By Judy Molland
A Look at the Research
In the face of conflicting opinions about the value of homework, parents may find it helpful to learn what the most recent research has to say about the connection between homework and effective education.
Harris Cooper, Ph.D., a psychology professor at the University of Missouri, has reviewed more than 100 studies on the effectiveness of homework. In general, he has found that the benefits of doing homework seem to depend on the student’s grade level.
In high school, students who regularly do homework outperform those who do not, as measured by standardized tests and grades. In middle school, homework is half as effective, and in elementary school it has no apparent measurable effect on achievement.
“However, we support assigning homework to younger elementary-school children due to its potential long-term developmental impact,” Cooper says. “It helps elementary students develop proper study skills which, in turn, influence grades.”
Experts from both camps agree that it’s important for teachers to ensure that homework assignments are an appropriate length for the developmental level of their students. The National Education Association along with the national PTA suggests adding 10 minutes of homework per night incrementally with each grade level, as a general rule of thumb. Thus, a first-grader gets a total of 10 minutes, a second-grader 20 minutes, a third-grader 30 minutes, and so on, not to exceed two hours per night total in high school. For high school Spanish teacher Michael Bolyog, homework is designed to reinforce what happens in the classroom, but should never be used to supplant class work. He sees the teacher’s role as similar to that of a sports coach: The player can go out and practice on his own for hour after hour, but the best learning occurs when the coach is right there with him, to immediately correct any flaws. Therefore, more than 30 minutes of homework per class may be an exercise in futility because the student can feel overwhelmed by the quantity of work, get distracted or bored, and end up giving it a halfhearted effort just to get it done.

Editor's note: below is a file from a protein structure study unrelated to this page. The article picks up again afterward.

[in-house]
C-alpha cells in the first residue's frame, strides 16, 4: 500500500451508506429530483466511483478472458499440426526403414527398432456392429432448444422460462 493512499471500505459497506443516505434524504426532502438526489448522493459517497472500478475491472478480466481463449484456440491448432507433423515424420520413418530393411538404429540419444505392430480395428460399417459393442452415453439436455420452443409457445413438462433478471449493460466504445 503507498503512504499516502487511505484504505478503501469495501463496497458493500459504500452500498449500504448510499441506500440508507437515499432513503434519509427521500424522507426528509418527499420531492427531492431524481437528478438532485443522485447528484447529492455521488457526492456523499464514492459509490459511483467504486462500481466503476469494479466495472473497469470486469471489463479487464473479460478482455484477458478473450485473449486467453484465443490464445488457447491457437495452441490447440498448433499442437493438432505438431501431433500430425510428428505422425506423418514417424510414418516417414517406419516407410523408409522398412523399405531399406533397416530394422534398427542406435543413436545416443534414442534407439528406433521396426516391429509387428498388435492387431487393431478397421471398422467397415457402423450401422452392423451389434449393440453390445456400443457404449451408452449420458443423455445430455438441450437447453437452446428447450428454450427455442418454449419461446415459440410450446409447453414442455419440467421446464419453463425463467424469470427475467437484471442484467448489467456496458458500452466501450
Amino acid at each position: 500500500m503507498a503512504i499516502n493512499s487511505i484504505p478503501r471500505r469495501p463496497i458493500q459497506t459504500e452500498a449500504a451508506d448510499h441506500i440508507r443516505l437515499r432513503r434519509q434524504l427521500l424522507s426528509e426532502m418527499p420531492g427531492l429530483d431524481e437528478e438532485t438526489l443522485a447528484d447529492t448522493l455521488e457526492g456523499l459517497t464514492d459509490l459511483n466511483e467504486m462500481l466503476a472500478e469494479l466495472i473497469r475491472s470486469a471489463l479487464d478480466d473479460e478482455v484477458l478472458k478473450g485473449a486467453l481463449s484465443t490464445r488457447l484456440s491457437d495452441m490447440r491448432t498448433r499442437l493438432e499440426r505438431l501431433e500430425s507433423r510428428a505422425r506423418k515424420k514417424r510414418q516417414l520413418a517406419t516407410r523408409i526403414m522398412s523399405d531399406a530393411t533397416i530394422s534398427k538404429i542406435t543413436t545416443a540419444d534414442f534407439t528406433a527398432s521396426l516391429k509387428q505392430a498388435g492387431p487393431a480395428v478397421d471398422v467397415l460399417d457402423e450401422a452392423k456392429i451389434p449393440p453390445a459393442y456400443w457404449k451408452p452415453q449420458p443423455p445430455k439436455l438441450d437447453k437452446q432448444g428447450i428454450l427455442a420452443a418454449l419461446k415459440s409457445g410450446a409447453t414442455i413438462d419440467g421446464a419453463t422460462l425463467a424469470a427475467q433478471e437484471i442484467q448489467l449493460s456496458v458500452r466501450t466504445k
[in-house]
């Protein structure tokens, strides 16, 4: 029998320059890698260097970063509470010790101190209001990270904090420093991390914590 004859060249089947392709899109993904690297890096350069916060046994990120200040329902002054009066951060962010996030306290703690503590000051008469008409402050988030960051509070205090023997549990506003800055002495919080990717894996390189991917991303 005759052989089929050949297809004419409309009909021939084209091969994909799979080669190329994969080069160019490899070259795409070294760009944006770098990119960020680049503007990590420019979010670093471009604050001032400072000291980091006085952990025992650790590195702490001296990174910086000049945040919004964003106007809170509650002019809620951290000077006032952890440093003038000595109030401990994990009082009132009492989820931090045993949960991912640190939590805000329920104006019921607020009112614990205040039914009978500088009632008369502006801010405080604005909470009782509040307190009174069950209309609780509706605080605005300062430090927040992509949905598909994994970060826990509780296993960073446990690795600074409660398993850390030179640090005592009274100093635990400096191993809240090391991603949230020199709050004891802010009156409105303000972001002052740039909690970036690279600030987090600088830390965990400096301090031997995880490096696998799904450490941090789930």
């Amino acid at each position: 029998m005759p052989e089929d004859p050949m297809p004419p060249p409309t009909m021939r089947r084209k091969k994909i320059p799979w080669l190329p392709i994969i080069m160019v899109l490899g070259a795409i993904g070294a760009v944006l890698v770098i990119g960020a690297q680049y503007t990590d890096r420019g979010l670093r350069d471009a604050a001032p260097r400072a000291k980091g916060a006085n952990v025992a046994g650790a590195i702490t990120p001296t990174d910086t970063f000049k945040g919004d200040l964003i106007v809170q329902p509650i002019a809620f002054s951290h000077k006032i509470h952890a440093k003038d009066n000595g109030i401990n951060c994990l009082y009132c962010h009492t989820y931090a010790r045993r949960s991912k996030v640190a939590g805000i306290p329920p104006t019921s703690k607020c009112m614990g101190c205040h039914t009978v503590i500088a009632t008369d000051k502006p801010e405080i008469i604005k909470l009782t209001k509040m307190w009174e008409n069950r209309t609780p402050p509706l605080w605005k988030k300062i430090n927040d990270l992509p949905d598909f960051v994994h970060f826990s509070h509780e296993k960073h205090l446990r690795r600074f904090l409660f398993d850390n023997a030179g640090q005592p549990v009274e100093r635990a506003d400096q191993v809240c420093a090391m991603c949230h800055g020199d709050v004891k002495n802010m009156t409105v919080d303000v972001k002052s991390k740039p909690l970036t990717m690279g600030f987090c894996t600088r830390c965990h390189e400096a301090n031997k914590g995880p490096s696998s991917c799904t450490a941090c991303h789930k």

While parents should never do their children’s homework for them, parents should be there to support their children, providing hints and assistance at appropriate places, and – particularly with younger children – guiding them toward the solution. Eventually, the goal is to transfer the responsibility for doing the work entirely to the child.
This means that parents can expect to work with their child a great deal when he is in first or second grade, but by the time he is in fourth grade, he should be able to do the work himself and then call a parent to check it. Once the child is in fifth grade, the parents’ role should be more supervisory. But some children still need their parents close by – not necessarily for help – but just to know that mom or dad is sitting somewhere near.
The Right Mix
Unfortunately, choices about homework sometimes get made by teachers caught between conflicting influences. There are the parents who are preparing their first-grader to enter an Ivy League college and there are parents who prefer that their child bring home no work, but spend her free time on cultural, recreational or sports activities.
Parents, on the other hand, may find themselves having to deal with one teacher who rarely assigns homework and simultaneously another teacher treats it as if it were part of boot camp. The homework debate will undoubtedly continue for many years, but all the evidence suggests that the right amount of homework, designed appropriately for the developmental level of the child, does promote learning.
See also: Head the Homework Wars Off at the Pass!
Judy Molland is an education writer and frequent contributpr to Dominion Parenting Media. Her most recent book is Straight Talk about Schools Today. Listen to her Straight Talk About Schools podcasts.